Monarch Center for Autism Cleveland Ohio

What to Expect

What to expect?28 You will most likely experience a wide range of emotions. These may range from shock, anger, and resentment, to fear, worry, and profound sadness. Some parents may feel guilt, while others may actually feel some relief at finally having a diagnosis. One minute you may feel like screaming, and the next minute all you want to do is cry. Each person displays his or her own range and intensity of emotions. Still, you may go through something similar to that of others who suffer a great loss:

Shock: You may feel confused or frightened, or you may find yourself in denial, questioning the diagnosis or searching for another doctor who will tell you something different.

Profound sadness or grief: As the shock subsides, these feelings may engulf you as you mourn the loss of your idealized baby.

Anger: With time, your grief may turn into anger toward your child, your spouse, or whoever may be close at hand. You may also feel resentment toward other parents with healthy children.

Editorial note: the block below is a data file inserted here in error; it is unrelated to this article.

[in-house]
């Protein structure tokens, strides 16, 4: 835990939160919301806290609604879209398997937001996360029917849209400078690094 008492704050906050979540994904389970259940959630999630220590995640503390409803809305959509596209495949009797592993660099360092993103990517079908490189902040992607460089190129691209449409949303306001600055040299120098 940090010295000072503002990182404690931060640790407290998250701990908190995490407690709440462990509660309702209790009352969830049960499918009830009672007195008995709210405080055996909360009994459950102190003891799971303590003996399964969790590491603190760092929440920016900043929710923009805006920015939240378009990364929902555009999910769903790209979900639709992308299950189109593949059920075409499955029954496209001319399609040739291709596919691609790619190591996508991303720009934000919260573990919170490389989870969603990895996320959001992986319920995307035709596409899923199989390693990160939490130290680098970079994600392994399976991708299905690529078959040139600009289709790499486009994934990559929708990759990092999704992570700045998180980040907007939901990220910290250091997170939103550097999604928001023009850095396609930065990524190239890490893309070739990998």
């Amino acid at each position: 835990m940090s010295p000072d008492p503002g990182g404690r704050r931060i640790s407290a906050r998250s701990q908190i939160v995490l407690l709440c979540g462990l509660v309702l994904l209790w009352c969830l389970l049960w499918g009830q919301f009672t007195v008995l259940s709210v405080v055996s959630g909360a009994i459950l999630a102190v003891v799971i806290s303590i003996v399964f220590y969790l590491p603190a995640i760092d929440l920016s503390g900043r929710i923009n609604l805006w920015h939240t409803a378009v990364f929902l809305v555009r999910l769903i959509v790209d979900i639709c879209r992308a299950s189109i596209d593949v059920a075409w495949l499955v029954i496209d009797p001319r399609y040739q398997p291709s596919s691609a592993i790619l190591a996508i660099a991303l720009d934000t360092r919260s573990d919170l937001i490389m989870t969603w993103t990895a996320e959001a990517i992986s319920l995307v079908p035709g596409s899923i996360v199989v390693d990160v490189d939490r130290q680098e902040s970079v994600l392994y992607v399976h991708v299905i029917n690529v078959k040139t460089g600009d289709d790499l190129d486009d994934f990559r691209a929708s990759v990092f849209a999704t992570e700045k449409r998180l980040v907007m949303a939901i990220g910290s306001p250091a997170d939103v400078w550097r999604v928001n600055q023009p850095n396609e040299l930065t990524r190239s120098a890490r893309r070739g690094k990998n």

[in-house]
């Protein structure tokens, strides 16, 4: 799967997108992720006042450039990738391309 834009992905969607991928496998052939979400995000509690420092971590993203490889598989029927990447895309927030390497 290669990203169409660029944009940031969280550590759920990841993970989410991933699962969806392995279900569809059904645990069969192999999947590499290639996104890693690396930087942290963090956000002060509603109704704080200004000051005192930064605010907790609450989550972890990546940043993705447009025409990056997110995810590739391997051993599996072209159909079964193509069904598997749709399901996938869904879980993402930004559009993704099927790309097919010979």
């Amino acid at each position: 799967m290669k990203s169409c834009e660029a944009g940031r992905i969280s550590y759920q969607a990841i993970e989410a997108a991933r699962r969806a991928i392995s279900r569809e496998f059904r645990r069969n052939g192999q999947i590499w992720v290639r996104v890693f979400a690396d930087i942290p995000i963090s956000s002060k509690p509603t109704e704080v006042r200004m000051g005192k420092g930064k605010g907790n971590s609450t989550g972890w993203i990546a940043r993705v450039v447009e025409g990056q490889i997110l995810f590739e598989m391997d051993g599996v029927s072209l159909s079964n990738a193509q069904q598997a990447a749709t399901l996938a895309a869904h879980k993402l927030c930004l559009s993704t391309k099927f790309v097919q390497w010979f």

Acceptance: Ultimately, you begin to accept your child's diagnosis and the changes that living with autism brings.

This can be a very challenging time. The main thing to remember is that all of these emotions you're feeling are normal. Be patient with yourself. It can be a long time before you are able to feel a sense of acceptance about your child's disability. But most parents who have been through this already will assure you that eventually that time does come.

 

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